Joy of Missing Out
reviewed by Brian Clifton
There are very few negative constructions in Ana Božičević’s latest book of poems, Joy of Missing Out. Instead, Joy of Missing Out weaves together the different and often contradictory details of the speaker’s life to create an oversaturated world—definitions are redefined (but their previous meanings kept intact); lies are told and then revealed to be lies; the speaker changes their mind then changes it back. All of these turns and retracings become almost too much for the speaker so that death (real or symbolic) seems to become a preferred state of (non-)being.
But the book doesn’t start this way. Instead, Božičević introduces Joy of Missing Out with a negation.
Blessing A white stag came up To me and said you’ll Never be an artist, I said thank you, Thank you.
This short poem establishes some of Joy of Missing Out’s themes. “Blessing” uses positive and negative definitions in conjunction to create a complex pattern. The negation (you’ll never be an artist) positively defines the speaker as not the writer (assuming poetry is an art) as well as creates a gap between the now of the book and the future of its speaker. Given that most of Joy of Missing Out is in present tense, this odd negation of the future creates a Keatsian paradox—like the lovers on the Grecian Urn, the speaker is constantly striving toward non-being (in this case not being an artist), but will never attain it insofar as the book is concerned. “Blessing,” or more accurately the white stag’s pronouncement in the poem, is indirect speech and so creates a positive definition that includes a negative one—the stag said this, I did not.
Like this poem, Božičević’s book is full of contradiction and paradox, and in these moments the speaker is simultaneously most enthralled with their world and overwhelmed by it. The thanks the speaker of “Blessing” gives echoes throughout Joy of Missing Out. Their constant obsession with death draws them further away from engaging with the world that has been built in the book. However, this obsession also pulls them further into it. In “Like,” the speaker wonders “when I die/Who will try to figure out/The last thing that/I liked/Anyone?” The juxtaposition between wanting to disengage with the world (to be dead) and to continue to mine the data of one’s internet persona creates a tension in this poem that looms over the entire book. On the one hand, the speaker knows this world is a false construct (“I really believe this world that/I’m building/Is cool,” and “people have amazing online lives”). But on the other, the speaker knows the internet and social media destroys as much as it heals.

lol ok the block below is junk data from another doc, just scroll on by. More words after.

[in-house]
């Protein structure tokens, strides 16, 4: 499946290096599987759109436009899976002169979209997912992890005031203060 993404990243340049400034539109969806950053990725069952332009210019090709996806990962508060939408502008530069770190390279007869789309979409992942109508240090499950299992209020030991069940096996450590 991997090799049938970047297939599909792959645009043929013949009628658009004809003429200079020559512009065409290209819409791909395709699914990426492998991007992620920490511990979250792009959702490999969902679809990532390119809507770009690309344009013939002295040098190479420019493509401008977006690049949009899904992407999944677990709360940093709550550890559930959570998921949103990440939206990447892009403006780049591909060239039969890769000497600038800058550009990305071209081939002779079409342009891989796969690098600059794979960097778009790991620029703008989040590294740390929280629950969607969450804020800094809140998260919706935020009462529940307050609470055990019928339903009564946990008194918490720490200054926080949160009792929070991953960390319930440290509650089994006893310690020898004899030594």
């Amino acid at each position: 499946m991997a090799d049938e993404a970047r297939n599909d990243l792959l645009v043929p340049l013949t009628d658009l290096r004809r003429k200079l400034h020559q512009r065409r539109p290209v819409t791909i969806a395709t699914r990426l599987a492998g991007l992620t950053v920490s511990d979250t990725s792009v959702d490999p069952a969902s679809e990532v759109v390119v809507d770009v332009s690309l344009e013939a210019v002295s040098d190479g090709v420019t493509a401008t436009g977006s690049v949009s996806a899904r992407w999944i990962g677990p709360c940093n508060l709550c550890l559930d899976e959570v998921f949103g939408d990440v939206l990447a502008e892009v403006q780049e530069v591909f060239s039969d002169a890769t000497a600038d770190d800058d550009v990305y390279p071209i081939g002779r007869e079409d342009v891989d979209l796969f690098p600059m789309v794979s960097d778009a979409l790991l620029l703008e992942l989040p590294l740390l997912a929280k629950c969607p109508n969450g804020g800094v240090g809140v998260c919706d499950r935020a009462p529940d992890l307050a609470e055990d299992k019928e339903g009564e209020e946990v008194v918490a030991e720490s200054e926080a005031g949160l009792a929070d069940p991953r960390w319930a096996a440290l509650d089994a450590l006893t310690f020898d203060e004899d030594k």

This comes to a head in “Secretly.” The poem braids a few narratives of people whose exterior and interior lives are disjointed (a man comparing a woman’s body to another’s (Susan); Susan flirting with a girl while thinking of a man who killed himself for her (or maybe that was just the plot of “The Dead”); a kid putting 7/11 coffee in a Starbucks cup, etc.). Each narrative has its own device to make the disjunction work—social media, “spacing out to swelling bass” while running, the Starbucks cup. But these devices merely treat the symptoms of disjunction.
And that’s something Joy of Missing Out hints at throughout. The only real escape from the oversaturated world (real life, Facebook, Twitter, etc.) is death. Death is the pharmakon to the knowledge that we lead multiple lives that might contradict each other, and the existential angst that comes with that self-realization. Ana Božičević takes the concept of the fragmented psyche a step further than her Modernist forebears. Božičević’s speaker (and the characters that pop up throughout Joy of Missing Out) have the self-knowledge and self-awareness of their own fragmentation, and this awareness acts as a destructive salve to their (and by extension, our own) contemporary malaise. They parody themselves and their world with a deadly seriousness—a tonal balance that is stark and warm at the same time.